6. Geographies, Migrations, and Politics: Ability to critically evaluate, from a historical and/or modern perspective, the role of migration patterns, geographical changes, and the physical and political environment in shaping the political, sociocultural, and economic realities of the Global Middle East.
  1. Content specific knowledge within the discipline.
  2. Theoretical approaches to the study of history.
  3. Analytical and writing skills required by historians.
  4. Research skills necessary for historians.
  1. Demonstrate a basic chronological understanding of Japanese culture and society as it developed over the course of history.
  2. Critically analyze Japanese literary texts (in translation), film, and other cultural achievements.
  3. Employ a variety of approaches and constructs to analyze literary and visual products.
  4. Recognize differences in ‘genre-specific’ conventions used to represent Japanese society—e.g., academic work, journalistic presentation, artistic and cultural representations.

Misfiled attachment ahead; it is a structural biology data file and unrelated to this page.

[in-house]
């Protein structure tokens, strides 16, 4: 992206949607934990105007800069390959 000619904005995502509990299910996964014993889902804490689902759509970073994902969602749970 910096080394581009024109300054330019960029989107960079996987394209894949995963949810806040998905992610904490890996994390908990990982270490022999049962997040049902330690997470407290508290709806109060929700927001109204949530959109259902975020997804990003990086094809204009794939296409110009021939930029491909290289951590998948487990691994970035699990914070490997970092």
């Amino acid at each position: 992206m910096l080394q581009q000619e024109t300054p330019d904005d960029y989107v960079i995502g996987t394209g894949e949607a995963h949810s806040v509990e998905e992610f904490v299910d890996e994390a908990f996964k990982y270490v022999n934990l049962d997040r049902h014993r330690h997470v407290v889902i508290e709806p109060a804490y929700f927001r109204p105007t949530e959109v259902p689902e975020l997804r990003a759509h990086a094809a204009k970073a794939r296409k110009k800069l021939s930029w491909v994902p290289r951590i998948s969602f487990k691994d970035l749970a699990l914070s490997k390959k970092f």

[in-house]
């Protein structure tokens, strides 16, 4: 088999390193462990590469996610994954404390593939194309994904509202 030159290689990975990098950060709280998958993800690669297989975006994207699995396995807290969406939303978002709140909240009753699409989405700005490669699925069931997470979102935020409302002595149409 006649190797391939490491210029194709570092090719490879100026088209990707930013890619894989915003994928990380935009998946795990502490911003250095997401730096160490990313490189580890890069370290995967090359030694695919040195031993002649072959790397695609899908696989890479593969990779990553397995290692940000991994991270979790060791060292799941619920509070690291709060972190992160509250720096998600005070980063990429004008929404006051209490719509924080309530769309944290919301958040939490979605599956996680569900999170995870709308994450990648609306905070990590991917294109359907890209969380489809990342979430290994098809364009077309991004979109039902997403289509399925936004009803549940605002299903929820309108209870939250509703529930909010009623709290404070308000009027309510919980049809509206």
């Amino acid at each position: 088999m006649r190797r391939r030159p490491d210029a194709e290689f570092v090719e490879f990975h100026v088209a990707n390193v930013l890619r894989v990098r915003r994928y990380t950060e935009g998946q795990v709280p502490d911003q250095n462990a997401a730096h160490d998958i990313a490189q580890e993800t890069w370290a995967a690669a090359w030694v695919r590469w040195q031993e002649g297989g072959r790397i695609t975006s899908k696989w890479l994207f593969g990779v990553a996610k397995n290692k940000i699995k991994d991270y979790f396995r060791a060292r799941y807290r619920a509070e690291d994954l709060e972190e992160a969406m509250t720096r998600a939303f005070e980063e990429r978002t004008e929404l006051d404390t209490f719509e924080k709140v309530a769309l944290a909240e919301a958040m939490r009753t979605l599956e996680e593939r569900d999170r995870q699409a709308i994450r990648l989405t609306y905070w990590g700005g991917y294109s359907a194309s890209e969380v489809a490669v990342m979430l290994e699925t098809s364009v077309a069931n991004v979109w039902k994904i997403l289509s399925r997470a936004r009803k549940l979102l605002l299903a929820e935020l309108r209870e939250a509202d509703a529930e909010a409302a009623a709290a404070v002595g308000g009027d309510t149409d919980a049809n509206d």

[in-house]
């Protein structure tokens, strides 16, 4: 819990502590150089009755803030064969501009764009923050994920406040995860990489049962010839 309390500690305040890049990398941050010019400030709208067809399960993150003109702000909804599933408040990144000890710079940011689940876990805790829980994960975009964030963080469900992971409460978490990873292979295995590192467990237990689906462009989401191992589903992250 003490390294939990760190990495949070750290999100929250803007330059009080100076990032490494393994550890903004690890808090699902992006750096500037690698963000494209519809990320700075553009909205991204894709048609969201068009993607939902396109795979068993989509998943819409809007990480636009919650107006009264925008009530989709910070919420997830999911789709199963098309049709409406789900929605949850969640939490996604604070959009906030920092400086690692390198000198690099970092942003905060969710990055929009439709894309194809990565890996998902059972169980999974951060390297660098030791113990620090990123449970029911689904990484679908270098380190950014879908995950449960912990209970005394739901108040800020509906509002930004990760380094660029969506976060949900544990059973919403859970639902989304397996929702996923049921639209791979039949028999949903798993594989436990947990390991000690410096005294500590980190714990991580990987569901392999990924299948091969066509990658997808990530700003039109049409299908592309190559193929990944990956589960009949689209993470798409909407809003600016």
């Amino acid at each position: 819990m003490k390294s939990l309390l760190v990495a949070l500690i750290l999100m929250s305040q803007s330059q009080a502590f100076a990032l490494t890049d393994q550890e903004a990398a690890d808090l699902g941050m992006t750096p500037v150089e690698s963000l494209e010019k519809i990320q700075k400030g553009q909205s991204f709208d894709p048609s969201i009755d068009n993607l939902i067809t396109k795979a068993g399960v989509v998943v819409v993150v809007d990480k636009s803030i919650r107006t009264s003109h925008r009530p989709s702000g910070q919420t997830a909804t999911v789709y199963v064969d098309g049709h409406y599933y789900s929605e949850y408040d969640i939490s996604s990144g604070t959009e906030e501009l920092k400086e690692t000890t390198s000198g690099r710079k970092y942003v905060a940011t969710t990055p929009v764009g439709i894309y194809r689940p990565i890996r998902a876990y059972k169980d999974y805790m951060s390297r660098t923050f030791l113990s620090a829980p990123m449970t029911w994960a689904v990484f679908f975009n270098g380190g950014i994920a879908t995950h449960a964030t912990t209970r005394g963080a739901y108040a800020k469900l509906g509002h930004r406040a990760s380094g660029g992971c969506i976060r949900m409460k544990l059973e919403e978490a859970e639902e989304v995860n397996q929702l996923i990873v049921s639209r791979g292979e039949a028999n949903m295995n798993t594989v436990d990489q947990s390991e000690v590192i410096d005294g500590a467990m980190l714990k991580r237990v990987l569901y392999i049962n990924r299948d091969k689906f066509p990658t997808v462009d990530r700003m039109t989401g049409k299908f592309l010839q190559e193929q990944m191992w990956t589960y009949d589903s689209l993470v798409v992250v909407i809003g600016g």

5. Reflect upon how our locus of study in the United States plays an important part in how we study and make sense of Japanese culture and society.
  6. Express their thoughts and ideas persuasively using a variety of rhetorical, textual, and visual strategies.
  7. Be familiar with the two syllabic kana writing systems and a sufficient number of kanji characters.
  8. Recognize the critical importance of other nations and cultures both near and far in the shaping of any nation (specifically Japan).
  9. Understand that “Japan” is a convenient, shorthand ‘fiction’ whose meaning changes both gradually and dramatically across time.
  1. Be acquainted with Korean history, literature, and culture.
  2. Speak and understand Korean proficiently at in formal and informal environments.
  3. Read han’gul texts with facility and will read some Sino-Korean texts (text with Chinese characters in a mixed script setting) with the use of character dictionaries.
  4. Learn about Korea’s rich literary heritage and major literary works from the pre-modern and modern period.
  5. Learn about contemporary Korean culture and society.